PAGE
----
But there was a problem: Twenty Questions had already been locked into the Lisa, and the deadline to ship was looming. Rosing didn’t want other teams to start adding new systems, and according to Herzfeld, he also had a bigger fear: if Apple co-founder Steve Jobs learned about the idea before it actually functioned, he might delay the entire schedule to work it out.
The result was a subterfuge that wouldn’t sound out of place in Halt and Catch Fire. Atkinson and the interface team spent two weeks building a prototype in secret, hastily quitting whenever they heard Jobs approaching. Jobs realized they were hiding something, made them show it off, and promptly fell in love with it — but, fortunately for Rosing, only after they’d hammered out most of the kinks.
Icons and folders didn’t, the team learned, make creating or moving files around more efficient. But users universally preferred them to playing Twenty Questions. They invited people to explore the interface with the kind of familiarity they might grant a physical space. “The screen became, in some sense, real,” the Lisa’s creators wrote later. “The interface began to disappear.”
To look at the Lisa now is to see a system still figuring out the limits of its metaphor. One of its unique quirks, for instance, is a disregard for the logic of applications. You don’t open an app to start writing or composing a spreadsheet; you look at a set of pads with different types of documents and tear off a sheet of paper.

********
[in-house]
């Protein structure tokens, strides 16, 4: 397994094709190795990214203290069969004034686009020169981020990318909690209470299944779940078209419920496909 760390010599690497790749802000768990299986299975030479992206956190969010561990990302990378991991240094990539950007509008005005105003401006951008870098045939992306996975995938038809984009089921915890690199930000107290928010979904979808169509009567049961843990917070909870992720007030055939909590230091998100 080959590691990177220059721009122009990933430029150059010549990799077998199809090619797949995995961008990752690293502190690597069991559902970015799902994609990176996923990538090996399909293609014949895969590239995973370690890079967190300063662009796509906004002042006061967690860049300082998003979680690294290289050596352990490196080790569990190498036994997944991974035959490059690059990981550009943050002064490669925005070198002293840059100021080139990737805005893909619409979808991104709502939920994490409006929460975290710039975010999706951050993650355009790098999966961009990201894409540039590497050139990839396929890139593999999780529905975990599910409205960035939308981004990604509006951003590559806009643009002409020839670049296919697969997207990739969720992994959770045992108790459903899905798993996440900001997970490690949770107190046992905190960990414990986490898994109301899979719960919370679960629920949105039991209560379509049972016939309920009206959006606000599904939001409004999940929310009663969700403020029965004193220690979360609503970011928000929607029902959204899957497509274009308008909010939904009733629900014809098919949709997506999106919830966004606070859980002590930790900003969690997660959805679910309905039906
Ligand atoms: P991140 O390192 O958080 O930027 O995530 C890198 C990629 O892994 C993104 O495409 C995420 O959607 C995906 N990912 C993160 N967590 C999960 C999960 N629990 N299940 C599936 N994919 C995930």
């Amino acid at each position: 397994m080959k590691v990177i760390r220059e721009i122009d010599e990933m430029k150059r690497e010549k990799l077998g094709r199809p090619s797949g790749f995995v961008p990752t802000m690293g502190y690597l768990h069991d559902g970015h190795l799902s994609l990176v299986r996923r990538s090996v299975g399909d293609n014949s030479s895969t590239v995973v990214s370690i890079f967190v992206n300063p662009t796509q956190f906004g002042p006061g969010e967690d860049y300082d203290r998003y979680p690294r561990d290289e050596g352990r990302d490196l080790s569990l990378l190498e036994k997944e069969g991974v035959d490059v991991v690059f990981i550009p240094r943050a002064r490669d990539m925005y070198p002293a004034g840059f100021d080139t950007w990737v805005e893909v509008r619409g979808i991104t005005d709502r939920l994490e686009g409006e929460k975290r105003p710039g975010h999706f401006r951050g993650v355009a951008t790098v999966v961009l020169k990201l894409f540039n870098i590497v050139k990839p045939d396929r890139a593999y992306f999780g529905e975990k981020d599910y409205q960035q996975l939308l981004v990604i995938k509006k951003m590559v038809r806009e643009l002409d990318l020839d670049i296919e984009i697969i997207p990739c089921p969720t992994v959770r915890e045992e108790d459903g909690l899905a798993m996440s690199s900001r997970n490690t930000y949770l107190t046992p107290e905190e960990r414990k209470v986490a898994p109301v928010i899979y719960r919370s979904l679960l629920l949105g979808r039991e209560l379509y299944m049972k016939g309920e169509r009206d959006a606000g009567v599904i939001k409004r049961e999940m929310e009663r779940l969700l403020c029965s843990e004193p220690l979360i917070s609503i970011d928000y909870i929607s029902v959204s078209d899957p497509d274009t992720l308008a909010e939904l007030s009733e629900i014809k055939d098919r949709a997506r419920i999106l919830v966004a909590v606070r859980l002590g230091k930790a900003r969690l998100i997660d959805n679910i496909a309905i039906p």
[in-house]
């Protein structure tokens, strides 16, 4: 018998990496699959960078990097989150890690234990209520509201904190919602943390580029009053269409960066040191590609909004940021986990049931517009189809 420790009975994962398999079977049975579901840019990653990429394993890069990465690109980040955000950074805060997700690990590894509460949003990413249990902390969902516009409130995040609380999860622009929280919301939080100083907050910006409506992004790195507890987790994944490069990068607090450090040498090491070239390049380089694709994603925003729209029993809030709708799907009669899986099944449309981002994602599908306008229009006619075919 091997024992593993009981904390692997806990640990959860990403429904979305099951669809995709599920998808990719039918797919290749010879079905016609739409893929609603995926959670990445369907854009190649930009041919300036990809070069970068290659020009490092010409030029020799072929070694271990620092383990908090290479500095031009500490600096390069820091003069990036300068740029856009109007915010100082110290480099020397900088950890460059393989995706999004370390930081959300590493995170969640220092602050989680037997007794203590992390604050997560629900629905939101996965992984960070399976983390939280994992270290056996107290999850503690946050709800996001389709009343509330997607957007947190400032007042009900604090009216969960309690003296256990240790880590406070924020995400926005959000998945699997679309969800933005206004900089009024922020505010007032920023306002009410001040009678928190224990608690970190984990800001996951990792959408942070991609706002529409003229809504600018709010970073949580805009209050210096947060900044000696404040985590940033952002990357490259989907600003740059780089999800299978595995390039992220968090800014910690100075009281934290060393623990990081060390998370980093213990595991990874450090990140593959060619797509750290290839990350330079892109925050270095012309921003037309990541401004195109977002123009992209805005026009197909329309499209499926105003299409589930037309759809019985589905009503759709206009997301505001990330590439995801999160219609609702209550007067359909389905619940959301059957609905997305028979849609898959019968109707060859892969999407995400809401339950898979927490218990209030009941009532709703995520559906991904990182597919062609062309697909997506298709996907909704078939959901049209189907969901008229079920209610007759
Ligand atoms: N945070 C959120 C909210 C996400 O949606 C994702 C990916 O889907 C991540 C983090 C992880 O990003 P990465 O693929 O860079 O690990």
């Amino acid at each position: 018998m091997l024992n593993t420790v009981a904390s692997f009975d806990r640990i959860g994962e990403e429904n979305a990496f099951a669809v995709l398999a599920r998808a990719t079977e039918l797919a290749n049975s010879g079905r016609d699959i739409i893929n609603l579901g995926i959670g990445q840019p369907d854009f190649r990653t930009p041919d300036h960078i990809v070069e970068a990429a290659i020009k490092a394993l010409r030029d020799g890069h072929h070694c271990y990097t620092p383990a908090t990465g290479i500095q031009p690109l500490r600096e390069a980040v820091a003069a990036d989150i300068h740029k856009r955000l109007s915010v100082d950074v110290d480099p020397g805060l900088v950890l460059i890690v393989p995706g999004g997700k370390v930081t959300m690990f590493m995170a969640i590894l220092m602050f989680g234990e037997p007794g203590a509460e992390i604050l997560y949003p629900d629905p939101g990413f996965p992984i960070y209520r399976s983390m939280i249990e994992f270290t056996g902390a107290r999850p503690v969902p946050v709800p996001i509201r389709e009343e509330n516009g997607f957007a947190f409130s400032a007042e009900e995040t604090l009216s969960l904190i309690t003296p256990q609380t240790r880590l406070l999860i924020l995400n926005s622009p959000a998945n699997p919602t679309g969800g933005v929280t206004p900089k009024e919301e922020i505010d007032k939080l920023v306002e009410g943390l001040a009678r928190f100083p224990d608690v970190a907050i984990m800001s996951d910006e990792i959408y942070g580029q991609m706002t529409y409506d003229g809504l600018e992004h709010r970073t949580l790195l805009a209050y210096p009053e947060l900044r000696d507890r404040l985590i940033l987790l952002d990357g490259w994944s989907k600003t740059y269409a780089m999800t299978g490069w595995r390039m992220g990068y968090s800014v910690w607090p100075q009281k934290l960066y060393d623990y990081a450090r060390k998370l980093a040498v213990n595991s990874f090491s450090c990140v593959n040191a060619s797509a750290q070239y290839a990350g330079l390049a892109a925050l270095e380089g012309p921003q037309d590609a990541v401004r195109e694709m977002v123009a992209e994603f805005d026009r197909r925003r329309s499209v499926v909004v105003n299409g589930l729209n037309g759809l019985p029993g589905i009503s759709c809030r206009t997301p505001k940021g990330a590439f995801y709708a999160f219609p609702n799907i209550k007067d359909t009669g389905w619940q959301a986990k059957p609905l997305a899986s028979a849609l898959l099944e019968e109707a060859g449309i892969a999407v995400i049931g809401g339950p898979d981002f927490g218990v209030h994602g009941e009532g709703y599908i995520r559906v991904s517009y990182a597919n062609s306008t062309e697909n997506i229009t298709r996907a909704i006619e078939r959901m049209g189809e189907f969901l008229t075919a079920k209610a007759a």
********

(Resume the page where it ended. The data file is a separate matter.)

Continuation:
But the office metaphor had more concrete technical limits, too. One of the Lisa’s core principles was that it should let users multitask the way an assistant might, allowing for constant distractions as people moved between windows. It was a sophisticated idea that’s taken for granted on modern machines, but at the time, it pushed Apple’s engineering limits — and pushed the Lisa’s price dramatically upward. And as Apple was wrapping up the Lisa, it was already working on another machine: the cheaper, simpler Macintosh.
“The problem that both Xerox and Apple ran into with a $10,000 machine is that the users end up being secretaries, and no company is going to want to buy a $10,000 machine for a secretary,” says Hsu. “It really needed the Macintosh to bring that cost down to a quarter of that.”
And after all that, says Hsu, the real breakthrough for graphical interfaces wasn’t that it made the virtual world more familiar — it was that you could more easily push things into the physical one. “It wasn’t really until desktop publishing became available, with PageMaker and PostScript and the laser printer, that [you got] a compelling use case for a graphical user interface-based computer — something that you could not do with a command-line-based computer.”
Non-graphical interfaces never completely went away. At Apple, modes were resurrected in the form of keyboard shortcuts, a system that’s hugely powerful but mysterious enough that even the most experienced users will periodically find themselves surprised. Sure, engineers regularly dip into the command line 40 years after Lisa’s launch. But for most people, a graphical system is all they’ve ever known.